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Ballinbob
01-20-2012, 07:50 PM
I never really thought I would ever play on clay (didn't know there were any courts close to where I live even) but today I did. My friend works at a nice country club with indoor clay courts and so he gets free court time. And since the weather was bad, I was like what the heck lets give this a try

The second I stepped onto these courts I didn't like them. It was green clay, and it was extremely humid inside which I didn't like. So we started rallying, and I noticed I had trouble planting my feet without slipping slightly. First time it happened I thought it was my fault, but I then realized I was playing on one slippery court.

I was wrong footed easily, and couldn't sustain a rally to save my life ! The times when I was daring enough to run I found it was extremely hard to stop.

Second thing I noticed: The bounces on clay courts are not consistent at all. Many times my friend would a deep topspin shot that should bounce up but instead just dies and skids.

I haven't seen this friend in a long time and I told him I've improved a lot, but I ended up looking like an idiot because I put on such a horrible performance today. I don't understand how anyone can play on these courts.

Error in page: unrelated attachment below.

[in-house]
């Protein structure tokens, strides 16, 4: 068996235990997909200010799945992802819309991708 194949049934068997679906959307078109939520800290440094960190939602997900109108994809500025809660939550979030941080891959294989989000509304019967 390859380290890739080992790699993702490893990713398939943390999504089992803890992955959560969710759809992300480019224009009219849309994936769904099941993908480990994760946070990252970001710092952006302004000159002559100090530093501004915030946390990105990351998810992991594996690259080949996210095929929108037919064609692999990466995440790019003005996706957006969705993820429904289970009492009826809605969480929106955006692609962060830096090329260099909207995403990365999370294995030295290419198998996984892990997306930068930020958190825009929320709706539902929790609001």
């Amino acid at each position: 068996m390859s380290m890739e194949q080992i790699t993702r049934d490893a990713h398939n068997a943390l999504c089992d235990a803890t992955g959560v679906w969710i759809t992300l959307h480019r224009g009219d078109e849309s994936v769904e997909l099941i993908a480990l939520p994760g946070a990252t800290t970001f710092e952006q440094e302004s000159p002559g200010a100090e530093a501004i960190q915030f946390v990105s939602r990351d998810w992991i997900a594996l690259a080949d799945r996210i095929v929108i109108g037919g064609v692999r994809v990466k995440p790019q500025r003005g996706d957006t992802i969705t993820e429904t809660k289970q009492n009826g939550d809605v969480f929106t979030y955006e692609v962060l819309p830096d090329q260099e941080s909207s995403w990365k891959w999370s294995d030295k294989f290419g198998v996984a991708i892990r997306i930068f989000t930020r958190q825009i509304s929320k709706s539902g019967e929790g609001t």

I guess I'd like to hear everyones experiences with clay court tennis ? I personally found it extremely frustrating and will avoid it in the future

LeeD
01-20-2012, 08:15 PM
Just be glad you didn't play that kid from Israel or wherever, the good one (we thought from vids).
Need grippier shoes.
Clay IS inconsistent, that's why everyone tends to stay back and wait for the ball to bounce.
Footwork is small slow steps to start, then faster, then skid to stop for change of direction.
There's a reason American's aren't good on clay. You found it.

LeeD
01-20-2012, 08:33 PM
My first match on carpet, at SanFrancisco's Cow Palace.
I'd won a couple of earlier matches at the GoldenGatewayClub, 5 miles away on HarTru.
Opponent was some kid from Tennessee, either Tech or U, I didn't bother to check. Just warming up, we both wiffed on easily one out of 20 rallyballs! We look at each other and smile, knowing this was going to be ugly.
I think I miss hit or missed at least 15 easy shots, and he double. I thought I was blind, and he wore glasses. Comedy central, he hit one flat serve which hit me in the knee. I wiffed, of course.